Published: June 15, 2011
She was waiting for him at the window.
For part of the morning, Marion Jenkins sat at a table, eating a bowl of Shredded Wheat in her fourth-floor apartment at McCauley Commons, a housing complex for seniors. The TV blared daytime shows in the background.
Jenkins, 81 years old and barely 5 feet tall, had seen the Detroit Public Library's bookmobile pull up outside, and watched as Aaron Jacobsen, its 41-year-old librarian, stepped out with bags of books and walked into her building's lobby. She had fixed up her hair that morning, she says, in anticipation of his monthly visit.
He was due here at exactly 11, but the time came and passed with no knock on the door. She grew dismayed and wondered, did he forget about me?
"I got a chance to get real sharp and he's not coming," she says. "He'd be up here by now."
But as doubt grows and minutes pass, a knock finally comes, and standing in the doorway is the guest of honor, holding two heavy-hanging department store bags full of books, dozens of them, courtesy of the Library on Wheels, the DPL's mobile unit that for years has been known around town simply as the bookmobile.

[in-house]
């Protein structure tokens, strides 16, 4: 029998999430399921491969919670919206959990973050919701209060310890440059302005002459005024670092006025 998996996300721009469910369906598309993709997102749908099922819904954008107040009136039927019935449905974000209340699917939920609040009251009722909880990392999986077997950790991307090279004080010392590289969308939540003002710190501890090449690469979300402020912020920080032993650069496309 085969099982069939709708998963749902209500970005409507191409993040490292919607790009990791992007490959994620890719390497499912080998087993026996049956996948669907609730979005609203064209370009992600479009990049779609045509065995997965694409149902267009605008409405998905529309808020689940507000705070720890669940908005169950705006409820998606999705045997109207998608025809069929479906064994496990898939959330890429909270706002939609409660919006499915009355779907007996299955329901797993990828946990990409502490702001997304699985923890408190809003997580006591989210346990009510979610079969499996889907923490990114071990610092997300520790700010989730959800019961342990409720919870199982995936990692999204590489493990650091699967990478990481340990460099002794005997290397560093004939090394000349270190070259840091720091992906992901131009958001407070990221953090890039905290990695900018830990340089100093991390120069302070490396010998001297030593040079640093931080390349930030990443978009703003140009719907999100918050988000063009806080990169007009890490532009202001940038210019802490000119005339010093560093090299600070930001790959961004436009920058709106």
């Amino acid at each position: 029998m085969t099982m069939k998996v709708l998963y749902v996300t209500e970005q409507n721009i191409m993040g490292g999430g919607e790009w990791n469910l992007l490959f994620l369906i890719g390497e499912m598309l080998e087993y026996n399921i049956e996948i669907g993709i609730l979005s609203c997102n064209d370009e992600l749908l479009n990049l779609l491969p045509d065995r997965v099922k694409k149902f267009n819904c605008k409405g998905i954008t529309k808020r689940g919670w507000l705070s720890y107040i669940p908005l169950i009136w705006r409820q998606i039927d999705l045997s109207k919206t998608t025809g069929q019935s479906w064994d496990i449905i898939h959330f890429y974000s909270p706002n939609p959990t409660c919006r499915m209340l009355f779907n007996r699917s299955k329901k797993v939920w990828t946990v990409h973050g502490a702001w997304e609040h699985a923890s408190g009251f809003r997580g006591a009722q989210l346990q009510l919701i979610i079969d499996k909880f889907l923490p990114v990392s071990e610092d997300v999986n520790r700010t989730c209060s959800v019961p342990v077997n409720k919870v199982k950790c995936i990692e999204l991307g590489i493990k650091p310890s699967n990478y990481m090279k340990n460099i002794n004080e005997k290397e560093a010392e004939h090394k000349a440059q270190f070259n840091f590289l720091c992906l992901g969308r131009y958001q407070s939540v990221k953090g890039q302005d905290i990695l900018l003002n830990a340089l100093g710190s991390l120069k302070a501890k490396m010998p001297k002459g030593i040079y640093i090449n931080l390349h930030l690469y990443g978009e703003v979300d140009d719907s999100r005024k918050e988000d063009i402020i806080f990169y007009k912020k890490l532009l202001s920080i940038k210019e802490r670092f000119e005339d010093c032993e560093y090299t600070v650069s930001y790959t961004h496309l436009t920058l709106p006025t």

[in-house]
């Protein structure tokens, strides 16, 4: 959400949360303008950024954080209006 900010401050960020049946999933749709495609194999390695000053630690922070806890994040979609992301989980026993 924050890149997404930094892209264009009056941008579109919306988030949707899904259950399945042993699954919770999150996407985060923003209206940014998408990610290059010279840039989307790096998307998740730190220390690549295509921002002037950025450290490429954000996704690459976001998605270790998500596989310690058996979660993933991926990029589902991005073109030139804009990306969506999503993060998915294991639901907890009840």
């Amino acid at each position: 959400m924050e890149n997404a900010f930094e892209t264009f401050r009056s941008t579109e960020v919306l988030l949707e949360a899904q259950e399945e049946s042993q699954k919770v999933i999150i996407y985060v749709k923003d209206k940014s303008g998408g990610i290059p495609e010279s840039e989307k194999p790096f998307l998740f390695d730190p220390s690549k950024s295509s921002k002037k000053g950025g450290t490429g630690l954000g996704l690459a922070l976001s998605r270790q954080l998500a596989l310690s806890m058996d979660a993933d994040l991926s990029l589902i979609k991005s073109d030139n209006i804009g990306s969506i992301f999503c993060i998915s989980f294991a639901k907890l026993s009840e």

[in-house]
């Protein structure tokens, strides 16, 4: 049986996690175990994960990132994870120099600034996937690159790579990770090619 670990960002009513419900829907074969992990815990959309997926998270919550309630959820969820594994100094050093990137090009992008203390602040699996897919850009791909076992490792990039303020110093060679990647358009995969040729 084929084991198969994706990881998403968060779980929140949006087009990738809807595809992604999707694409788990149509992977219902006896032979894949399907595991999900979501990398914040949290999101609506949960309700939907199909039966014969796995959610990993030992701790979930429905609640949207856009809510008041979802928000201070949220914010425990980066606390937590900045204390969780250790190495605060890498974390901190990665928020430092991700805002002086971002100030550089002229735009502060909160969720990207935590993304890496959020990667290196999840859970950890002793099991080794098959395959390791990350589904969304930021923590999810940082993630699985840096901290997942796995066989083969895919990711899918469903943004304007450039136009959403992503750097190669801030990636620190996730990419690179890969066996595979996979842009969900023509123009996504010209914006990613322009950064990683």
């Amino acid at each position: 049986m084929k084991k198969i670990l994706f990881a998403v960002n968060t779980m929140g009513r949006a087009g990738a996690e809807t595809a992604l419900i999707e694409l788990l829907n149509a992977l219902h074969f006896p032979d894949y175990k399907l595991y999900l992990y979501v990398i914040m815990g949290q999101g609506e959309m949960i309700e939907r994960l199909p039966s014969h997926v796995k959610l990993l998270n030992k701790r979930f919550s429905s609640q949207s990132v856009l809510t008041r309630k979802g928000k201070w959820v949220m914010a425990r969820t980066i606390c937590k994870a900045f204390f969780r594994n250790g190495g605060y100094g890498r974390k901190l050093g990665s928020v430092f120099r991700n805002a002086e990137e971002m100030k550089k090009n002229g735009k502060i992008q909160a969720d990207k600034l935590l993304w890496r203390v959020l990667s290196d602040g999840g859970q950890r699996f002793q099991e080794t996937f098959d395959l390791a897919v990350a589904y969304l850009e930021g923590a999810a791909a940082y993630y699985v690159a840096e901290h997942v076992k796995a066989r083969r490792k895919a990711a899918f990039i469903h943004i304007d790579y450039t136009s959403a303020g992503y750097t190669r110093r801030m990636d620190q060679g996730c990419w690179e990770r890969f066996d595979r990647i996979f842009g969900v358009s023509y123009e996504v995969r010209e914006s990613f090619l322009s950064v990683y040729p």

She's thrilled about the books, but she's happy just for his visit really, because Jacobsen is one of her few contacts nowadays.
"He's a doll," she says of him. "He's one of my boyfriends right here, but he doesn't know it."
Jenkins falls into that category loosely referred to as shut-ins, people who for whatever reason almost never leave their home to go into the world. The world has to come to them.
"It's a absolutely wonderful service for the seniors that can't get out," says Pam Duncan, the administrative manager at McCauley Commons. "A lot of them don't have transportation and are just physically unable to get out, and some of them don't have family to take them."
This is the first of many visits to shut-ins the bookmobile has this morning. A librarian and a driver make rounds like this around town five days a week, two weeks out of every month, bringing within these books a glimpse of people and places these people would never otherwise see.